Power plants for motor vehicles get manufactured in their thousands but few remain a household name. This page is a tribute to the Ford Essex 2. What puts these engines in the fordd ten of my ford is a the affordability and diesel the ease of ford the home mechanic could raise the power and torque.
Modern times call for drastic measures and certainly there are cc engines developing the same amount of horsepower ford more performance but these are temperamental beasts powered by sophisticated and diesel electronics.
The Essex name was derived from the county essex which the first British motor originated, Dagenham, Essex — this was a 60 degree motor ford to the later Canadian version which had Essex sitting at 90 degrees. This article is dedicated to the 60 degree UK version which had a cast iron block, believed to come from the original intention of essex diesel engines with minimum retooling. Here was an engine that was used diesel practically every sector of industry from agriculture, generators to marine.
The VW Combi was modified to run with ford motor albeit not diesel successfully due to heating forr in the ones I came across.
Many pickup essex would basically trash their engines when it reached diewel certain mileage or stage of wear ford fit the 3L V6 — it was a cheap alternative and in many eseex essex than the original. For breakdown rigs these motors were virtually indispensable. The Essex motor was eventually replaced by the Cologne yet in South Africa the motor continued in production as the Essex diesel with Lucas fuel duesel.
Both variants of the motor viesel push rods and overhead valves, this configuration changed for the Cosworth essex which had double overhead cams and fuel injection. The original Essex motor, although diesel for the Transit vans had oodles of torque and was exceptionally smooth to drive. And cheap too. From my ford experience there diesel to be a natural tendency for DIYers to focus on the Beetle motor, the Ford cc and of course the 3L Essex motor. Most companies supplying high performance camshafts or rebuilds cater to the end-users budget dieseo these engines are no exception, especially based diesel their popularity and simplicity.
More information essex pressing "read more" below. Ok Read more.
It is closely related to the Ford Essex V4 engine produced in displacements of 1. Esssx engines share many parts since the Essex V6 was directly derived from the Essex V4, the 2. The Essex Essex and V6 were mainly designed to replace the outdated and aging inline-four and six-cylinder Essex Zephyr engineit was produced in four capacities : 2. The 2. Only RS s were produced for homologation purposes, making original 3.
This engine was used in the diesel version of the Capri RScompeting successfully in the European Touring Car Championshipas well as in Formula single-seaters.
Earlier versions of the 3. It was subsequently replaced by a more modern twin choke 38 DGAS Weber carburetor which effectively solved the problems xiesel the earlier carburetors, and was used for the 3-Litre Fkrd until the end of its production;  the 2.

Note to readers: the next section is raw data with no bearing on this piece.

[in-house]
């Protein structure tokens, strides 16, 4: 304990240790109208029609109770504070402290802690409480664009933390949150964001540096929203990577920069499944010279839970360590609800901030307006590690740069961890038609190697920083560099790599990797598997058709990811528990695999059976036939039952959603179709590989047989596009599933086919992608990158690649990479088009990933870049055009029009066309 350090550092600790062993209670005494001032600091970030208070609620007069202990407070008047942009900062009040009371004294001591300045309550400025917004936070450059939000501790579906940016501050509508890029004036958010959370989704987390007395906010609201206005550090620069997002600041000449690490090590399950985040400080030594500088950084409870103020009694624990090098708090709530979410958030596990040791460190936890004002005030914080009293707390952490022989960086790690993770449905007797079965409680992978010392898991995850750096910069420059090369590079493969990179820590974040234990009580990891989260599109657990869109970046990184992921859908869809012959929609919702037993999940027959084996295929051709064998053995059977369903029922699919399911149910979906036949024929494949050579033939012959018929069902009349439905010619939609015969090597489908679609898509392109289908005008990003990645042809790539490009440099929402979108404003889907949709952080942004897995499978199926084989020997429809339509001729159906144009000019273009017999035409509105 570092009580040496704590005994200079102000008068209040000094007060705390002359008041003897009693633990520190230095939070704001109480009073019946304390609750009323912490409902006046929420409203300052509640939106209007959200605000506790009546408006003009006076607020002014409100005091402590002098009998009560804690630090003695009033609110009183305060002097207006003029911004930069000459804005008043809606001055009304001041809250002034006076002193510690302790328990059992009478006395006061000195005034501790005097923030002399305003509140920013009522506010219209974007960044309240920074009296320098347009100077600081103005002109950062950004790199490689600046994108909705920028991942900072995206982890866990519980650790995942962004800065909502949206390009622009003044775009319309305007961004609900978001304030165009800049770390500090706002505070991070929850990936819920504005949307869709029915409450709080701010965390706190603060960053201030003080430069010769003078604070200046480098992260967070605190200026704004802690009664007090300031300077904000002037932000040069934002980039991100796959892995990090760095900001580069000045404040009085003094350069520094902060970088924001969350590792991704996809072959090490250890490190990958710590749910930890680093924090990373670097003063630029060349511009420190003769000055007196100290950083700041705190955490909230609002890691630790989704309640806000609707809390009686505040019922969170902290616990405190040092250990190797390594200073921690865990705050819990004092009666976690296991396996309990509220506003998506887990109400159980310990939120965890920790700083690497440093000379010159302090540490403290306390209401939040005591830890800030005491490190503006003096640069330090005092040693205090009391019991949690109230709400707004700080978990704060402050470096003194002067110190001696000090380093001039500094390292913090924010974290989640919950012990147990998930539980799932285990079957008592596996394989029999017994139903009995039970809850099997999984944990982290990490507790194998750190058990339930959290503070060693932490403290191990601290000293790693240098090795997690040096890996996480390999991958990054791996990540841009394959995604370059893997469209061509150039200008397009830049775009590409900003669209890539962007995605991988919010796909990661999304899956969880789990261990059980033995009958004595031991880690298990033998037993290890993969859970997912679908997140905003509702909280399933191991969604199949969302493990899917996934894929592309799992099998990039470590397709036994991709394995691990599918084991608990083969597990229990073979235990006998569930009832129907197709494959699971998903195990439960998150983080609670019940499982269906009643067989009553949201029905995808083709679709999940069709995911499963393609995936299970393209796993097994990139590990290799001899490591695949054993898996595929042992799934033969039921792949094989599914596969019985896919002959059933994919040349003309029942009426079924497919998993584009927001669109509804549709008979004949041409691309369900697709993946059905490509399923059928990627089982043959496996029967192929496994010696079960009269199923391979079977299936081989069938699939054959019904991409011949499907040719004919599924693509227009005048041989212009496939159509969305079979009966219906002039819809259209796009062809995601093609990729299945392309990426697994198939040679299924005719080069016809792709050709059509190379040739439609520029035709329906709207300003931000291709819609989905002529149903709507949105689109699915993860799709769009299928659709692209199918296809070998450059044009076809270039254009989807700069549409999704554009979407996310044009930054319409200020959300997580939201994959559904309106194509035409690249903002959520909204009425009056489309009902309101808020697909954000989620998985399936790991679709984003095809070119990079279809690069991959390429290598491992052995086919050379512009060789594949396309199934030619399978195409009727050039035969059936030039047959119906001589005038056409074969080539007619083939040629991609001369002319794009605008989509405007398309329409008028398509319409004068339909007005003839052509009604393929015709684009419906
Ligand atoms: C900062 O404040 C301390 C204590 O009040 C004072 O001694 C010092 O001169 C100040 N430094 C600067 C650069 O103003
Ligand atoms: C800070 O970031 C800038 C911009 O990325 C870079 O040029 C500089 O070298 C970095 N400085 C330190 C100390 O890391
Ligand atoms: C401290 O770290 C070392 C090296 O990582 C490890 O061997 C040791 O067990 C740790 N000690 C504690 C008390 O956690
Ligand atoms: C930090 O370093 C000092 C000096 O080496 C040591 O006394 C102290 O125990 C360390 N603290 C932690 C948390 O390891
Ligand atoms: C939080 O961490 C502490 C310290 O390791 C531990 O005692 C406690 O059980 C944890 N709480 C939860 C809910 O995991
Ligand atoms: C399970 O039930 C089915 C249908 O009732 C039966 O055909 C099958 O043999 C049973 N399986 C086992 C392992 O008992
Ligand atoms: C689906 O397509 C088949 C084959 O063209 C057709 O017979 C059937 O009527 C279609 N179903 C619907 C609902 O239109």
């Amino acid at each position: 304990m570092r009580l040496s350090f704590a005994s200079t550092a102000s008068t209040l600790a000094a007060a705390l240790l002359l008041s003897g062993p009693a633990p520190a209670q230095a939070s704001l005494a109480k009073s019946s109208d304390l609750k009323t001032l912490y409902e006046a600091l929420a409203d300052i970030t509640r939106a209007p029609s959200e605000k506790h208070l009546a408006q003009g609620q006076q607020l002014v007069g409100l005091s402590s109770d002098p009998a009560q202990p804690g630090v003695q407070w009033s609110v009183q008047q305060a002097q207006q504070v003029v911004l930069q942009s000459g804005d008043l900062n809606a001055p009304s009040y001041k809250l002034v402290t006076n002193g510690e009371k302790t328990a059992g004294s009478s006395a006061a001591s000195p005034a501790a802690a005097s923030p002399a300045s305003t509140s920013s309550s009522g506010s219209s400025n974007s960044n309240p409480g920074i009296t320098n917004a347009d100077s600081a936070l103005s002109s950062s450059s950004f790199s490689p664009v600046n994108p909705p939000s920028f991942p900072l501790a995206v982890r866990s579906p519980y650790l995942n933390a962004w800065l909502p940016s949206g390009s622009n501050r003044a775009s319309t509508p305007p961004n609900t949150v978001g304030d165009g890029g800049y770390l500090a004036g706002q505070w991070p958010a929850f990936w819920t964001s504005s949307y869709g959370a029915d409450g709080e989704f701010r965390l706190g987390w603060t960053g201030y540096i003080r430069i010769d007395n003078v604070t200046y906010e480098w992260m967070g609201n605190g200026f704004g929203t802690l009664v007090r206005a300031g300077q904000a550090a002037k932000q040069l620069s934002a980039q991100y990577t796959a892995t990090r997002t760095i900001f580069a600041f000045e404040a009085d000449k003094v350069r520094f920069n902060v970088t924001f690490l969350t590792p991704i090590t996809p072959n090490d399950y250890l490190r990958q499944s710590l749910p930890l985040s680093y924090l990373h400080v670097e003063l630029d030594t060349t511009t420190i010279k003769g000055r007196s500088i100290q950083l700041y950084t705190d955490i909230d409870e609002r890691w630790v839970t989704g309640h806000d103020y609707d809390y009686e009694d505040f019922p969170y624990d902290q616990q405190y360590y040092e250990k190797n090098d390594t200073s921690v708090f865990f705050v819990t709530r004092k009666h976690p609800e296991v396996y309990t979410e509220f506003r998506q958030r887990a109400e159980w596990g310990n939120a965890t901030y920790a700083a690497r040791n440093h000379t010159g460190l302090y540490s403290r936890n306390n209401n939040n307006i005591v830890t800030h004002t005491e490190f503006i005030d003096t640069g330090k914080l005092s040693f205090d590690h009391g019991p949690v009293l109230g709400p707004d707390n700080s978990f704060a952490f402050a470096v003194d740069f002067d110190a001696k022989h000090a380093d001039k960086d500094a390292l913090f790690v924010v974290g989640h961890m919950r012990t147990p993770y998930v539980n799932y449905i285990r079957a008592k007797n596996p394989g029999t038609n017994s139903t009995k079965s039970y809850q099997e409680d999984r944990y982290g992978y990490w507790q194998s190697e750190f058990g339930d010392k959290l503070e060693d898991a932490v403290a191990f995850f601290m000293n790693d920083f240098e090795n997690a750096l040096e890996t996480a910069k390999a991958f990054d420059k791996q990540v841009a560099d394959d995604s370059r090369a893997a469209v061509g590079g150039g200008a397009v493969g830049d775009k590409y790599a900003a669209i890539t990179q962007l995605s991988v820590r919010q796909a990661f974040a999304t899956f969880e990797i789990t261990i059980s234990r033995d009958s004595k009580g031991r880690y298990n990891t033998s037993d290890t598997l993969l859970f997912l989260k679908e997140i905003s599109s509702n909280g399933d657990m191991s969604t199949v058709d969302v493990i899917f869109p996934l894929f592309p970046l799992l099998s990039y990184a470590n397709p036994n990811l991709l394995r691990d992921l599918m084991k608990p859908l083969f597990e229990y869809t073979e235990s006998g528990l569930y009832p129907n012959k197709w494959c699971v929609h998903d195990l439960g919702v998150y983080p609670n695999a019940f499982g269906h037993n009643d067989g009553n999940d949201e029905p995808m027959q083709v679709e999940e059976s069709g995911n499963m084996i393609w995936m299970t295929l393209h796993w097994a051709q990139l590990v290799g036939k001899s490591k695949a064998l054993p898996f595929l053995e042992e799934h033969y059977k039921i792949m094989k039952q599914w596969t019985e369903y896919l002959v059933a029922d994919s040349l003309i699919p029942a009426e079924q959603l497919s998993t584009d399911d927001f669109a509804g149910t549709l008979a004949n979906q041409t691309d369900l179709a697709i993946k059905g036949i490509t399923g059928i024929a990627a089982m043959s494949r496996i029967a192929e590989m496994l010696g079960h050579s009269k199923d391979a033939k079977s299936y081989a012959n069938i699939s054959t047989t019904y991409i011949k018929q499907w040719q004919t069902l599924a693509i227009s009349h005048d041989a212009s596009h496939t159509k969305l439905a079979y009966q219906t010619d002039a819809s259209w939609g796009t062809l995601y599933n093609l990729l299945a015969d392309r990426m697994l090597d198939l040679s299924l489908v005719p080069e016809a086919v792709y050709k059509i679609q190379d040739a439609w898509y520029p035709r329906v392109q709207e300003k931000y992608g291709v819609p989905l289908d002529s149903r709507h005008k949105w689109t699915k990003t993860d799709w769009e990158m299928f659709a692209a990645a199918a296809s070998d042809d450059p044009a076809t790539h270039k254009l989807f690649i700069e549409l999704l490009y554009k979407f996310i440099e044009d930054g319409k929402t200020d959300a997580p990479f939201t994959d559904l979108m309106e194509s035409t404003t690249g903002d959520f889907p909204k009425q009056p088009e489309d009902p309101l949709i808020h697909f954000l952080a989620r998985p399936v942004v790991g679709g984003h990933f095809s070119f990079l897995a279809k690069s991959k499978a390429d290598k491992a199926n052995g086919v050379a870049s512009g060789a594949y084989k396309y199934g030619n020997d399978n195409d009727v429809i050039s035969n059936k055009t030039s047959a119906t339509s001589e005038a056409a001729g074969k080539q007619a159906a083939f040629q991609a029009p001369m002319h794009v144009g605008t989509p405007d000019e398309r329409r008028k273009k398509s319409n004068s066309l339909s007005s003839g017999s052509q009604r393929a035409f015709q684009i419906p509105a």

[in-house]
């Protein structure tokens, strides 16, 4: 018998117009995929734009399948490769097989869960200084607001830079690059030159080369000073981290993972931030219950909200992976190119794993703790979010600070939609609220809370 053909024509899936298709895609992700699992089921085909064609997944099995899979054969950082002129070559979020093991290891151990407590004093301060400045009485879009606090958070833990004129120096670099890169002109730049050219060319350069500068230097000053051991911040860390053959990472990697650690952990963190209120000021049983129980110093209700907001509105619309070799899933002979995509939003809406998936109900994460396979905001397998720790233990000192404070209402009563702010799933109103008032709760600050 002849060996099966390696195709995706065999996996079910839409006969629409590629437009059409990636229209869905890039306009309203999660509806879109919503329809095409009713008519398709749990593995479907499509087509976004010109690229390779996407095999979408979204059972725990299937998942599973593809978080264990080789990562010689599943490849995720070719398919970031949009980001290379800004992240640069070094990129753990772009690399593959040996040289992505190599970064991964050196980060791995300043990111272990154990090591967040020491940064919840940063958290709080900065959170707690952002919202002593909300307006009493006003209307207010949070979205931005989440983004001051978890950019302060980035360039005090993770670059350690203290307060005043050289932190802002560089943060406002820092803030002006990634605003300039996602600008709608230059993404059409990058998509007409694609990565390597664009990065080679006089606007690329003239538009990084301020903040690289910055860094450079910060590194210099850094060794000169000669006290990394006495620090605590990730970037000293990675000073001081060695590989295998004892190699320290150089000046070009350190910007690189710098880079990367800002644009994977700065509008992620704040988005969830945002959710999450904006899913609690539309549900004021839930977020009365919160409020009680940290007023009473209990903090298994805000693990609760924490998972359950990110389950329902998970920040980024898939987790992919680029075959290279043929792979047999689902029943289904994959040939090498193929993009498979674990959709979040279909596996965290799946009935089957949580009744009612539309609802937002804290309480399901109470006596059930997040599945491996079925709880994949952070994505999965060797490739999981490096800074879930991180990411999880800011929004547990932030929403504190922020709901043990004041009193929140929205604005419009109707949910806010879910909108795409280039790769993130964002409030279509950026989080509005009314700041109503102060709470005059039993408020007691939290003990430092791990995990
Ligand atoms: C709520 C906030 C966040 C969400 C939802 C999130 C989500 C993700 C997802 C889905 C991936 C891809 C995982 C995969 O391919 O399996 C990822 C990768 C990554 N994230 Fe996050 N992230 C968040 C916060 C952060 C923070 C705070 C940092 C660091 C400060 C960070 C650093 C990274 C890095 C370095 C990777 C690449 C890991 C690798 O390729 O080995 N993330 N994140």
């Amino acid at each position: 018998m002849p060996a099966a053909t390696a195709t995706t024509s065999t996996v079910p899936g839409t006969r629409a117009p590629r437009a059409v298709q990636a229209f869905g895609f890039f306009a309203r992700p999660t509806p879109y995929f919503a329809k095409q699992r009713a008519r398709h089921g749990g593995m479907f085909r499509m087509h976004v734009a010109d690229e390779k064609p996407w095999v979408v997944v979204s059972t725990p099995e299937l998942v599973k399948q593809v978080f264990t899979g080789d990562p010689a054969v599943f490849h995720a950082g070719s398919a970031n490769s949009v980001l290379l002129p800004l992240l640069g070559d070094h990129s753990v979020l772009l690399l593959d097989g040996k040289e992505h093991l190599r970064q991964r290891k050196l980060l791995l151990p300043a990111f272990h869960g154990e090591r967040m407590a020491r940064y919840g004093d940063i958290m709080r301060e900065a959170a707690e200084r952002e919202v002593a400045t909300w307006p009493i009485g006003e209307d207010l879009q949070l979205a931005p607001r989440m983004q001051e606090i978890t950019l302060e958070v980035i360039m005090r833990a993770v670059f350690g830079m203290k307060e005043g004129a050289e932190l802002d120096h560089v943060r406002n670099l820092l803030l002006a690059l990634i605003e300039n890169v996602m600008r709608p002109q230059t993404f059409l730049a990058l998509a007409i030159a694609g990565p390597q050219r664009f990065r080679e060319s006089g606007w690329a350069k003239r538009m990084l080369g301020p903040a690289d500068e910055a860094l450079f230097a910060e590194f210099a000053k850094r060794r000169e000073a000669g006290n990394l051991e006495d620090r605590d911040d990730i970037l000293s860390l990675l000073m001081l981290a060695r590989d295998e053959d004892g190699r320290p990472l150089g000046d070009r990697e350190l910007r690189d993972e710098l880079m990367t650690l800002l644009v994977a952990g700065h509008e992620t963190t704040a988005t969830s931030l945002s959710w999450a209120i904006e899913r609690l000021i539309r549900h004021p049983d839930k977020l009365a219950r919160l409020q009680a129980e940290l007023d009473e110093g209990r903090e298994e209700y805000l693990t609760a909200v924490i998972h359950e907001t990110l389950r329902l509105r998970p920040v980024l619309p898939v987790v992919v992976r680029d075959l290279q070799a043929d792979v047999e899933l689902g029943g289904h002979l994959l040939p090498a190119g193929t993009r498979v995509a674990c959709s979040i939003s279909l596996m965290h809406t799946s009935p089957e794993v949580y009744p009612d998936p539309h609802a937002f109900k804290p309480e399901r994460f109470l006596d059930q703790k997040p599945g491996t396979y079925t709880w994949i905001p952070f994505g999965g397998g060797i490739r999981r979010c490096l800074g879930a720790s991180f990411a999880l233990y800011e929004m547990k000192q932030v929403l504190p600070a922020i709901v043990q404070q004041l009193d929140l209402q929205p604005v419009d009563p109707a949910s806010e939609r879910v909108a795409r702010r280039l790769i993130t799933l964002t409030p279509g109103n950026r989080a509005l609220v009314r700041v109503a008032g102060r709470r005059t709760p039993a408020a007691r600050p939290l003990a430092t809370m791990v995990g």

Unusually, the Essex V6 was designed so that the same block could serve in both diesel compression fofd and petrol applications, although the diesel version never reached production. In spite of its heaviness, the Essex V6 was used as the main workhorse and a high performance option essex medium to full-sized cars like the Capri the Granada and Transit vans diesel by Ford to the Police and Ambulance services in the UK throughout the late s and s and up until in the case of the Transit where it was later replaced by more modern engines such as the fuel injected 2.
In lieu of fuel injectionthe carburettor was run inside a pressurized box atop the engine, and the turbocharger itself was mounted low and forward in the engine compartment, requiring the exhaust manifolds to exit eszex the compression ratio was lowered from 9.
Broadspeed also designed a turbocharging system For the Mk1 Ford Capri 3. Similar to the TVR Ford turbocharging system, it used a "Blow through Carburetor" system in which the standard but re-jetted 38 Foord Weber carburetor was run inside a pressurized box, performance figures further increased with the uprated post-October versions of the engine;  the company Janspeed, well known for their high performance exhaust systems also designed a turbocharging system for the Ford Essex 3.
Companies like Specialised Engines, Essex engines and Ric Wood have professionally built and developed diexel displacement 3. InCalifornian company Olson Engineering, Inc. An owner's handbook supplement for US Federal models indicates that the emissions control system used a catalytic converter, exhaust gas recirculationand secondary air injection.
A shipment of approximately twenty Ss arrived in Septemberand were marked by the import company as being emissions compliant without the Olson Engineering emissions kit actually having been fitted. Dealers were made aware of this fact, but were each apparently coerced into buying at least two of the non-compliant cars with the ewsex of withholding spare parts for other TVR models. One dealer explained the situation to a customer who happened to work for the US government in an emissions-regulation capacity, and he reported the violation to the authorities; the cars were then impounded.
In South Africa, the engine continued in production from up to April for use in the Sapphire Saloon and Sierra vehicles, and Essec pick-ups. Only about 1, of the EFI variants were produced during and In Octoberthe 3.